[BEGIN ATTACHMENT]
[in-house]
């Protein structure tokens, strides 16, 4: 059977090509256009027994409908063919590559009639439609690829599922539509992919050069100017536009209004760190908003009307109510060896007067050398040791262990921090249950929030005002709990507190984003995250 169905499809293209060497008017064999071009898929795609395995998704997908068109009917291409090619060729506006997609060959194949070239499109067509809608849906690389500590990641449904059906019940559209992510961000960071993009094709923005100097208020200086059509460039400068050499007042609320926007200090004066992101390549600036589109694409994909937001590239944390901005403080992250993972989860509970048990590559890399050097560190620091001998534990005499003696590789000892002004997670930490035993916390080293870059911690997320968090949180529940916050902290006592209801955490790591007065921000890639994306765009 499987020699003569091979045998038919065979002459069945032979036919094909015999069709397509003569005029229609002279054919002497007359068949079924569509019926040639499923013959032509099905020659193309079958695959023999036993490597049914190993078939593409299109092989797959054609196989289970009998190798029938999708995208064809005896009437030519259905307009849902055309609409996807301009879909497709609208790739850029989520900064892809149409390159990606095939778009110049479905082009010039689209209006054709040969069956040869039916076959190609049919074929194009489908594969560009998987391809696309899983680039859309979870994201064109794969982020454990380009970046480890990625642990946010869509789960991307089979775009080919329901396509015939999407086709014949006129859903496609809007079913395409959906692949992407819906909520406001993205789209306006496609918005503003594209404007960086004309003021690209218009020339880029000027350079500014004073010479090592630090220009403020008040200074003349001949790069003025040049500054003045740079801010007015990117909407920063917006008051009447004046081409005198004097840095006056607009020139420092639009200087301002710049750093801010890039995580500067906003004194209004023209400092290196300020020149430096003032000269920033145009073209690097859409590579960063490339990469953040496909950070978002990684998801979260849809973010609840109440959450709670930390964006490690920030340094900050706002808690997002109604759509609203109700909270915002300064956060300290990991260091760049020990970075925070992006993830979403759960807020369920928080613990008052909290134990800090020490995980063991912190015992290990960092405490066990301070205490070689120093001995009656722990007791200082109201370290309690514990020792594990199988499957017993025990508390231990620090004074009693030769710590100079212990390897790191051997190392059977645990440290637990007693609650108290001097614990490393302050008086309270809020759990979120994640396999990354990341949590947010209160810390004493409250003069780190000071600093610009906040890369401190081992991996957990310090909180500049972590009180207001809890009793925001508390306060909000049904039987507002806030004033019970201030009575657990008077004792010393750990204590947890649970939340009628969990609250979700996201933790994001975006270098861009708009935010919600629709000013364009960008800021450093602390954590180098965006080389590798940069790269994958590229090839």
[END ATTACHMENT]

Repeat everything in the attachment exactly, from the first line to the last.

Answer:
[in-house]
């Protein structure tokens, strides 16, 4: 059977090509256009027994409908063919590559009639439609690829599922539509992919050069100017536009209004760190908003009307109510060896007067050398040791262990921090249950929030005002709990507190984003995250 169905499809293209060497008017064999071009898929795609395995998704997908068109009917291409090619060729506006997609060959194949070239499109067509809608849906690389500590990641449904059906019940559209992510961000960071993009094709923005100097208020200086059509460039400068050499007042609320926007200090004066992101390549600036589109694409994909937001590239944390901005403080992250993972989860509970048990590559890399050097560190620091001998534990005499003696590789000892002004997670930490035993916390080293870059911690997320968090949180529940916050902290006592209801955490790591007065921000890639994306765009 499987020699003569091979045998038919065979002459069945032979036919094909015999069709397509003569005029229609002279054919002497007359068949079924569509019926040639499923013959032509099905020659193309079958695959023999036993490597049914190993078939593409299109092989797959054609196989289970009998190798029938999708995208064809005896009437030519259905307009849902055309609409996807301009879909497709609208790739850029989520900064892809149409390159990606095939778009110049479905082009010039689209209006054709040969069956040869039916076959190609049919074929194009489908594969560009998987391809696309899983680039859309979870994201064109794969982020454990380009970046480890990625642990946010869509789960991307089979775009080919329901396509015939999407086709014949006129859903496609809007079913395409959906692949992407819906909520406001993205789209306006496609918005503003594209404007960086004309003021690209218009020339880029000027350079500014004073010479090592630090220009403020008040200074003349001949790069003025040049500054003045740079801010007015990117909407920063917006008051009447004046081409005198004097840095006056607009020139420092639009200087301002710049750093801010890039995580500067906003004194209004023209400092290196300020020149430096003032000269920033145009073209690097859409590579960063490339990469953040496909950070978002990684998801979260849809973010609840109440959450709670930390964006490690920030340094900050706002808690997002109604759509609203109700909270915002300064956060300290990991260091760049020990970075925070992006993830979403759960807020369920928080613990008052909290134990800090020490995980063991912190015992290990960092405490066990301070205490070689120093001995009656722990007791200082109201370290309690514990020792594990199988499957017993025990508390231990620090004074009693030769710590100079212990390897790191051997190392059977645990440290637990007693609650108290001097614990490393302050008086309270809020759990979120994640396999990354990341949590947010209160810390004493409250003069780190000071600093610009906040890369401190081992991996957990310090909180500049972590009180207001809890009793925001508390306060909000049904039987507002806030004033019970201030009575657990008077004792010393750990204590947890649970939340009628969990609250979700996201933790994001975006270098861009708009935010919600629709000013364009960008800021450093602390954590180098965006080389590798940069790269994958590229090839």